Bestselling author Caroline Foran talks us through how to recognise anxiety and get a handle on anxious thoughts
With the global pandemic continuing to unfold, we can’t count how many times we’ve thought to ourselves, ‘is this really happening’. Many of us are understandably feeling more anxious than ever. Whether anxiety is a new feeling, or if it’s something that is familiar, you might be finding that it’s cropping up more often these days as we worry about our families, health, money, jobs – the list goes on.
We asked Caroline Foran what practical things we can do to try and get a handle on these feelings. Author of bestselling books Owning It, The Confidence Kit and Naked: Ten Truths To Change Your Life, Caroline knows a thing or two about identifying, accepting and handling anxious thoughts . Her insightful podcast Owning it: The Anxiety Podcast, deals with lots of aspects of anxiety head-on. You can find her episode about coping with Covid-19 here.
Q: It’s such an anxious time for everyone, how can we check in with our mental health and make sense of what we are feeling?
I think it’s really important to check in with how you’re feeling and make a habit of that now which will stand to you not just during our current crisis but forever more too. I do this by becoming aware of my breathing and the quality of my thoughts.
The main thing to note is that if you realise that you’re feeling anxious, you don’t need to panic about the presence of anxiety. It makes total sense right now. You have every reason to feel it. Anxiety is what we feel when our minds and bodies feel under threat in some way. It can be a threat to our physical wellbeing – the virus itself – or a threat to our emotional wellbeing.
If you are feeling overwhelmed, rest assured that it makes sense and you’re not alone. We are all in uncharted territory and it’s hard to know where things are going or what the outcome is. A feeling of being out of control is a defining characteristic of anxiety, as is the fact that our worries are future oriented.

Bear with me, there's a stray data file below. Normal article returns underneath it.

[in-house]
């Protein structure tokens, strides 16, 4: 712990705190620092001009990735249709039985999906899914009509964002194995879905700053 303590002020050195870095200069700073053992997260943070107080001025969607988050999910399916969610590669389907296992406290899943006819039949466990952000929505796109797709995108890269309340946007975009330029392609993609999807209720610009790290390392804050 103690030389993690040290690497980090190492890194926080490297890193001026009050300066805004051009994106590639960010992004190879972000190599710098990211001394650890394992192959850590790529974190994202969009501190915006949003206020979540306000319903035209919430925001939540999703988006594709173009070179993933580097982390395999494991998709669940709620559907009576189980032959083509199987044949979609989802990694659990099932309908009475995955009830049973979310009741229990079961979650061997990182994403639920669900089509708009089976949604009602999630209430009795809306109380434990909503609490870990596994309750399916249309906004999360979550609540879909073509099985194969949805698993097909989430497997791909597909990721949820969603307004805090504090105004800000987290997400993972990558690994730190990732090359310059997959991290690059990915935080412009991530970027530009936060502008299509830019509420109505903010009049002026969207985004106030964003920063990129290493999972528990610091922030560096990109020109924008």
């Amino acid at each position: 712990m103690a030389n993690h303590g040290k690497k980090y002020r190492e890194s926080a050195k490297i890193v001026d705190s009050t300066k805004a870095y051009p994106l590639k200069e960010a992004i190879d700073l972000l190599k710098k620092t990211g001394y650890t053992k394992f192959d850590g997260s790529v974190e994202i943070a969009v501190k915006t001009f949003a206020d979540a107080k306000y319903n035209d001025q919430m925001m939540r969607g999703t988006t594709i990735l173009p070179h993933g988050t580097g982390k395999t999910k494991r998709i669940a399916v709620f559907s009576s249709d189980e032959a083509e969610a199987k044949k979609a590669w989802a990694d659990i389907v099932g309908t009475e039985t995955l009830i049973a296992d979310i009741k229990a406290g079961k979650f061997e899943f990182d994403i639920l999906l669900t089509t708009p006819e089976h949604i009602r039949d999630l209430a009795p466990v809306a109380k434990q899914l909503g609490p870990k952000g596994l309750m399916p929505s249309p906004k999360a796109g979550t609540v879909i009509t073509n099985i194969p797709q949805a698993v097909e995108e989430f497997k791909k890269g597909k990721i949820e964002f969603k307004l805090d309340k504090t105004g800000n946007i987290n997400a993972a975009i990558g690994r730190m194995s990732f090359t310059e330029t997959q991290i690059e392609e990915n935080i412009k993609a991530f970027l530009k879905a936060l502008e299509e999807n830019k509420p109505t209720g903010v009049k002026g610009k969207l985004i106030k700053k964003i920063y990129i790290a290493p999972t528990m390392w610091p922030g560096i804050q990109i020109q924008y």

Acknowledge that you feel anxiety, if you do, allow for it, and then reassure yourself that feeling anxious is okay, and that you have the power to manage it, and keep it from getting out of hand, from this point on.
Q: Lots of people are being effected in lots of ways, so they might be worried about their job, money, loved ones, health. Are there any methods we can use to try and separate out our worries and slow down these anxious thoughts?
Everyone has legitimate concerns right now – loss of income or loss of your job entirely is a very valid concern and of course it’s hard to say ‘don’t worry about it’. It’s also hard when you’re told to constantly think of the bigger picture and know that in the grand scheme of things you might be ‘fine’. Or that there will definitely be someone out there worse off than you.
I’ve always found it important to honour our feelings, whatever they are, and remember that it’s all relative.
You’re allowed to feel worried about how it’s affecting you or those you care most about. If you try to suppress those worries or negative thoughts and force positivity down your throat, they will bubble up under the surface and present themselves one way or another at some point.
My advice would be to take out a pen and paper. Get practical about your current situation – narrowing your focus in on you and not on how this affects the whole world which is not something we can personally manage. Allow yourself to confront the worst case scenarios and let all of that negative and worrisome energy come out. Then think of what you can do – practically – if the worst should happen.